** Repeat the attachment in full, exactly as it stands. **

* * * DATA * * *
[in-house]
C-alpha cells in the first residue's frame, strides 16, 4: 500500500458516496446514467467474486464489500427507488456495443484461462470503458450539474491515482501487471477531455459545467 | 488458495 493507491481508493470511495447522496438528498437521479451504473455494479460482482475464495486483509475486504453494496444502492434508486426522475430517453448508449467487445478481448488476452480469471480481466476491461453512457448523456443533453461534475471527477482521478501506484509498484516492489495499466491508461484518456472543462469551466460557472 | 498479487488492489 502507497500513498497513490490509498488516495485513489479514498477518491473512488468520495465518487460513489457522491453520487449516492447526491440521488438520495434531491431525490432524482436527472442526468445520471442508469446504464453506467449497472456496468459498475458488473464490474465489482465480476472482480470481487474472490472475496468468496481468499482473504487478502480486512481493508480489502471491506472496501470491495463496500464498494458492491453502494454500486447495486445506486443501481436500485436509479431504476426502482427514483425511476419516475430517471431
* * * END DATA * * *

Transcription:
[in-house]
C-alpha cells in the first residue's frame, strides 16, 4: 500500500458516496446514467467474486464489500427507488456495443484461462470503458450539474491515482501487471477531455459545467 | 488458495 493507491481508493470511495447522496438528498437521479451504473455494479460482482475464495486483509475486504453494496444502492434508486426522475430517453448508449467487445478481448488476452480469471480481466476491461453512457448523456443533453461534475471527477482521478501506484509498484516492489495499466491508461484518456472543462469551466460557472 | 498479487488492489 502507497500513498497513490490509498488516495485513489479514498477518491473512488468520495465518487460513489457522491453520487449516492447526491440521488438520495434531491431525490432524482436527472442526468445520471442508469446504464453506467449497472456496468459498475458488473464490474465489482465480476472482480470481487474472490472475496468468496481468499482473504487478502480486512481493508480489502471491506472496501470491495463496500464498494458492491453502494454500486447495486445506486443501481436500485436509479431504476426502482427514483425511476419516475430517471431